Auditory Processing Disorder: The Most Common Reading Problem You’ve Never Heard Of

September 26, 2012 by Geoff Nixon

The Most Common Reading Problem You’ve Never Heard Of

It’s Almost Always Auditory Processing Delay

At the heart of almost all learning delays lies an auditory processing delay. Auditory processing is the ability to hear sounds accurately at natural language speed, and to do so effortlessly and automatically, and an auditory processing delay is called central auditory processing disorder.

Why is this important?  Think about the main learning environments:

    auditory processing delay

  • Listening in class. If listening isn’t easy, lectures are exhausting as so much extra effort is required just to hear the words, let alone comprehend them.  For this reason, many children with an auditory processing delay end up on ADD medication.
  • Basic reading. If decoding is not automatic, literal reading comprehension is challenging as the brain is forced to multi-task, focusing on decoding as well as comprehension.  Many children with auditory processing disorder have poor phonological awareness and therefore poor decoding skills.  They are often diagnosed as dyslexic,  and end up doing years of extra reading instruction, working around the underlying problem.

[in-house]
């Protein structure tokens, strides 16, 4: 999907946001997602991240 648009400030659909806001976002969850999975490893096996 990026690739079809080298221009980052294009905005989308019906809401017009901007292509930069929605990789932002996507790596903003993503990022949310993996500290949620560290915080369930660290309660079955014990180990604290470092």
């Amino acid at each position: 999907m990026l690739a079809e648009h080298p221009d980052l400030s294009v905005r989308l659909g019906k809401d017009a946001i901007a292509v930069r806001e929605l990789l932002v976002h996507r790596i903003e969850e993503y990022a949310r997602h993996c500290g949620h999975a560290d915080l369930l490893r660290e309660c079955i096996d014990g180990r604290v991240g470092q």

• Reading  to learn.  In later years, knowledge and understanding come mainly from reading.  If a student lacks metacognition, the ability to adjust and self-correct, insightful learning is difficult.  Metacognitive skills can only develop when reading is automatic, a skill which requires sound auditory processing skills.
Why is an auditory processing delay such a pervasive difficulty?

Because the English language uses words that have multiple sounds.  This requires a high level of processing accuracy, up to 40 sounds a second, both for listening and for decoding.

While most children develop this high level of  processing efficiency through daily language interactions in early life, many do not, leading to years of language, learning, and reading frustration.

The good news is that auditory processing disorder treatments are available.  Just because a child does not develop the needed skills naturally does not mean that they cannot develop.  There is a new wave of brain-based programs, lead by Fast ForWord software, that can make a dramatic impact on auditory processing skills in only a  few months. Learn how Fast ForWord treats the cause, not the symptoms, of auditory processing disorder.